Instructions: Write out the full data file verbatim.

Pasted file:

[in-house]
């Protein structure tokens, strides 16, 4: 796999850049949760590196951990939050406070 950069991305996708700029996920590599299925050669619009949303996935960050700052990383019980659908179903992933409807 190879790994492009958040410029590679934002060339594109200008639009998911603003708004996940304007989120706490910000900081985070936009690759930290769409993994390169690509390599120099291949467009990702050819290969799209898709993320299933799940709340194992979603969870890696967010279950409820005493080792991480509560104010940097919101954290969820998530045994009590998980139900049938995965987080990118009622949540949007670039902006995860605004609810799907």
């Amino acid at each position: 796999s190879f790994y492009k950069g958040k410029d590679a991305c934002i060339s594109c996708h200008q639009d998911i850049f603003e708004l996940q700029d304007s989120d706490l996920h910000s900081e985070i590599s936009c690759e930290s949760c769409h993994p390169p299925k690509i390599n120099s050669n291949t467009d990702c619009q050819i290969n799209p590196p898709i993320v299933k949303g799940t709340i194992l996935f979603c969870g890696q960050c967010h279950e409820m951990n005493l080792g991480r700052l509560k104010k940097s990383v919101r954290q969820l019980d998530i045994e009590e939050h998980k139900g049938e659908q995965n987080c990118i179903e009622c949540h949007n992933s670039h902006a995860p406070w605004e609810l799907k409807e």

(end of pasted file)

[in-house]
């Protein structure tokens, strides 16, 4: 796999850049949760590196951990939050406070 950069991305996708700029996920590599299925050669619009949303996935960050700052990383019980659908179903992933409807 190879790994492009958040410029590679934002060339594109200008639009998911603003708004996940304007989120706490910000900081985070936009690759930290769409993994390169690509390599120099291949467009990702050819290969799209898709993320299933799940709340194992979603969870890696967010279950409820005493080792991480509560104010940097919101954290969820998530045994009590998980139900049938995965987080990118009622949540949007670039902006995860605004609810799907």
């Amino acid at each position: 796999s190879f790994y492009k950069g958040k410029d590679a991305c934002i060339s594109c996708h200008q639009d998911i850049f603003e708004l996940q700029d304007s989120d706490l996920h910000s900081e985070i590599s936009c690759e930290s949760c769409h993994p390169p299925k690509i390599n120099s050669n291949t467009d990702c619009q050819i290969n799209p590196p898709i993320v299933k949303g799940t709340i194992l996935f979603c969870g890696q960050c967010h279950e409820m951990n005493l080792g991480r700052l509560k104010k940097s990383v919101r954290q969820l019980d998530i045994e009590e939050h998980k139900g049938e659908q995965n987080c990118i179903e009622c949540h949007n992933s670039h902006a995860p406070w605004e609810l799907k409807e």